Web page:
Well, the Cherub is laying next to me in my chair as I type. It was a very long night. Upon waking, I discovered that she still couldn’t stand and a message from a goat friend who read the blog suggested pneumonia. So, off we go to the vets office. Cathy tagged along and held the cherub for the 30 minute drive. It’s a 30 minute drive to get to any town, cuz we are way out in the country. . We arrived early in the hopes that we could catch the vet before he left on a house call. They nearly lost their client over that one. Seriously? Cat vaccines come before a dying baby? Yikes. The almighty Dollar. Anyway, he said she didn’t have pneumonia but did have a lung infection and he gave the exact medication my friend suggested. He said the banamine would sting, and she screamed to prove it. He said I did everything right and it wasn’t my fault. I asked. He said to continue rotating the electrolytes and milk and keep her warm. Once again, he told me that troubled baby animals have a 9 day window. If they can survive till day 9, they usually live, like Lovey did. On the way home, the pain meds kicked in and she tried standing up in Cathy’s lap. Then she started crying and wouldn’t quit. Cathy realized she was trying to get to me, so we did the handoff and she rode in my lap and promptly fell asleep.
She still couldn’t stand or walk and has spent most of the day on a towel on the living room floor. After I fed all the critters, well, except the horses and cows, I put the baby pups up in their pen used for such purposes and took Cherub out to show her mom she was still alive. Yoki made her mommy sounds and Cherub made her baby sounds and through the fence it was a cute reunion. I hadn’t planned on taking her in but it looked like maybe Yoki was engorged so we went in so they could nurse. Since there was no bottle involved, Lovey gave us no problem. He is down to 2 bottles and not happy. Before Yoki could get used to it, I whisked the little one out and back into the house. Yoki was crying but I knew that she got over it yesterday quickly and would again today.
My mom and I have a strained relationship but she let me know that she read the blog and cried for the Cherub. Life and death and emotions go together. They create bonds. They can also break bonds that are no longer needed. But Mom, you are my mom and will always be needed and loved, whatever transpires between us. I have always been the black sheep in my family but that’s ok, it formed me and I wouldn’t want to be anyone else but me.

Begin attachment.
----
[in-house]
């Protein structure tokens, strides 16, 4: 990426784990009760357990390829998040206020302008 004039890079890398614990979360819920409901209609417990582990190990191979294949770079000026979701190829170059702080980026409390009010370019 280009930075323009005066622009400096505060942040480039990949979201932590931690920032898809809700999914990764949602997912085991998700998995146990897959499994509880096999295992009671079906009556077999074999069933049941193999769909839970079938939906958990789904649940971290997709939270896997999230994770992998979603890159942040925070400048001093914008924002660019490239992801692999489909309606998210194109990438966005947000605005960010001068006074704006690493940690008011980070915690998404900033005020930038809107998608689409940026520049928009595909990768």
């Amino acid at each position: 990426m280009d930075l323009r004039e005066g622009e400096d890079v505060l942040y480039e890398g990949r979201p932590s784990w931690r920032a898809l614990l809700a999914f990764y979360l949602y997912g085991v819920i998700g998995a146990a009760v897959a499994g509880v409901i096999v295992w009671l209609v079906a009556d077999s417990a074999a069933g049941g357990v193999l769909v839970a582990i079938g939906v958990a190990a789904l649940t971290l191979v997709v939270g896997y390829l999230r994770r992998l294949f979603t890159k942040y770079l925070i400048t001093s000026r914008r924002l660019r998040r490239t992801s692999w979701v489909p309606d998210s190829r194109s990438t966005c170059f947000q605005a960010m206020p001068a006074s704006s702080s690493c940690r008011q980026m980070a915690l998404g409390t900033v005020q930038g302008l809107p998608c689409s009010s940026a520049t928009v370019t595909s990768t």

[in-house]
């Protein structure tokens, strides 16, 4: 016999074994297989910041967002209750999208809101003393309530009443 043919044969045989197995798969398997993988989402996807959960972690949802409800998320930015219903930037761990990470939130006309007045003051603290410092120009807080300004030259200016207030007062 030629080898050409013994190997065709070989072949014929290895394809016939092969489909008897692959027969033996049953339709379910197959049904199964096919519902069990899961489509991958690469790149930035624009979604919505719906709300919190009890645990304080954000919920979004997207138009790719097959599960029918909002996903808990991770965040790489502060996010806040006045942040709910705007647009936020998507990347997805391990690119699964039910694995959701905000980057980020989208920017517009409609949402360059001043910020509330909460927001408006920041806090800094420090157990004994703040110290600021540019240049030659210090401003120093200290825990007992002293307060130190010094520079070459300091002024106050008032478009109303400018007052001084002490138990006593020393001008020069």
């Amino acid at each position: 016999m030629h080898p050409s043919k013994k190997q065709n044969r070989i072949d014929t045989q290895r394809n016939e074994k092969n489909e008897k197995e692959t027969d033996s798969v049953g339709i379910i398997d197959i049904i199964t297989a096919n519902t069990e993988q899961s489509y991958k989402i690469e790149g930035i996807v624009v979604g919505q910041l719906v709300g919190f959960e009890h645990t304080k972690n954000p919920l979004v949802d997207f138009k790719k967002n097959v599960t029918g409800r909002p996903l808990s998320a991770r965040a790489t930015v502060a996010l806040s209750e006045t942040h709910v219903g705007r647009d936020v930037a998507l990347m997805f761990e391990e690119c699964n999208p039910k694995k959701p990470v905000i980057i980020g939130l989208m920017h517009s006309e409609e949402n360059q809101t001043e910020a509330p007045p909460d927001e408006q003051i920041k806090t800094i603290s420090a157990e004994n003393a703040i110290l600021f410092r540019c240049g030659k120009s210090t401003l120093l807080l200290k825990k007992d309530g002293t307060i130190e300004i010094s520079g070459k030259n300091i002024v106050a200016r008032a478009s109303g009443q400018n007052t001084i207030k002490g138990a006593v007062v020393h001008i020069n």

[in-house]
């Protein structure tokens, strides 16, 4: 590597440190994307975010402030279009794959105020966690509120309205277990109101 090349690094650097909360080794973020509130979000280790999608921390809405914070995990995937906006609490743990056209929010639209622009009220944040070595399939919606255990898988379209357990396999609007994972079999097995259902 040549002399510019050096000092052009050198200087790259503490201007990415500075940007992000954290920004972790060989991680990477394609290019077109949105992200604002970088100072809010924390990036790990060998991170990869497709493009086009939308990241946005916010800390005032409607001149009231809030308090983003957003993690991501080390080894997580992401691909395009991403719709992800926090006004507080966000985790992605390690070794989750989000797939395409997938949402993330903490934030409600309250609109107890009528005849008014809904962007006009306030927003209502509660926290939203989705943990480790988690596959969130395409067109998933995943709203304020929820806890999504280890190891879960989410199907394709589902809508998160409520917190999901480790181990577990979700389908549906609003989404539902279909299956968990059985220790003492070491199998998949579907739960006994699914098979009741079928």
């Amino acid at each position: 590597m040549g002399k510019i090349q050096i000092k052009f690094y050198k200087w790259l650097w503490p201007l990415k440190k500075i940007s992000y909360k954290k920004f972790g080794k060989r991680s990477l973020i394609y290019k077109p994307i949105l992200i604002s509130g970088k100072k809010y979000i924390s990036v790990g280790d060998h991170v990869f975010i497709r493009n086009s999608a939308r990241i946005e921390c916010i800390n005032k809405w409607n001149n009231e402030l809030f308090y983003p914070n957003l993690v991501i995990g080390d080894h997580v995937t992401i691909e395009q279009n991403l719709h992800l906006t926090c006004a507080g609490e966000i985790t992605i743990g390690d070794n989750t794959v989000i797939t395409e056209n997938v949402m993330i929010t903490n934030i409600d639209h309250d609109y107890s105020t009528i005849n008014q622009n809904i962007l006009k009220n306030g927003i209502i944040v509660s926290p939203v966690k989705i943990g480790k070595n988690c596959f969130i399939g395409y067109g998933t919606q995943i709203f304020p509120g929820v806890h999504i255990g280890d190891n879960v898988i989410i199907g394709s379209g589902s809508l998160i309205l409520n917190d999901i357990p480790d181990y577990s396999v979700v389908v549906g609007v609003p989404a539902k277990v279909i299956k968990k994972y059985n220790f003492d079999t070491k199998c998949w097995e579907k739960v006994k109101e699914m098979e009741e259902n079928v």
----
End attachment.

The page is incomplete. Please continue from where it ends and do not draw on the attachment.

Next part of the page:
It’s hot here and it’s not even Texas hot yet, but it’s causing problems. The goats are panting, even the sheared ones, and I so pity the poor 12 who have yet to be done. Not much got done yesterday, which was my aggravation. I did get two new girls udders cleared of hair but the third, Happy, was a dancer extraordinaire, and she was laying in Cathy’s lap. I gave up because completely out of the ordinary, Cathy kept complaining. It was the flies and she had shorts on. The flies are really really bad due to the wacky weather. So, I just said, ok, guess we’re done, although I was a little irked. I have no right to be irked. This woman helps me with whatever I need and drops her own stuff at the drop of a hat and comes running when I call. She helps me shear all these goats in extreme heat, or cold, whatever the circumstance. She feeds them when I go away, which is not very often. I’m not a hermit any more, but I don’t like to leave this place. I do leave, but I never like it. I’m really not comfortable away from my babies.
I didn’t get to raise either of my children and I had 10 miscarriages. Nine of the ten were early on, but one was 3 months along and was the hardest to deal with. We already had him named. Ryan Alan. I had a hard time keeping my babies inside me, as the Dr put it. So, when I was pregnant with my daughter, my beautiful Summer Girl, I was put on bed rest until 5 months along. Then the risk was gone, so I was allowed out of bed. One month later I went into early labor. They stopped it but put me back on bed rest until delivery. Eight months out of nine, spent in bed, only a Mothers love allows that. My next baby, the placenta was dying and my Dr told me the baby would die. Susan, my old friend, took me to the nearest hospital and told them what my Dr had said. They said it could happen but not if monitored. They became my Dr and I knew them all by the time Jesse was born. I guess the reason I’m telling you all this is to let you know what babies have meant in my life. Now I have these goats and all these babies in my life. Almost a reward. But when they die, I question everything. Like I did last night. I considered getting rid of them al because it was too hard. Too too hard when they died. I always come around to the realization that if they were gone, it would be way worse than a single death every now and then. I once went to a psychic in Sedona, Arizona who said, I see babies just Everywhere around you. Ha, and that was before the goats.
Well, as I said last night, I don’t know if Cherub will live or die. She stood on her own a few minutes ago and I took a picture to prove it. She took 7 steps to me as I encouraged her, but that was after I stood her up. So, as of 6:55pm, she stood on her own. She is still crying a lot too. I would like to say thank you to all who prayed for the Cherub, Thank You for your kindness and compassion. Here’s to waking up and finding her alive tomorrow. She does an imaginary clink of the glass. 🙂 Signing off at Curly Locks Ranch.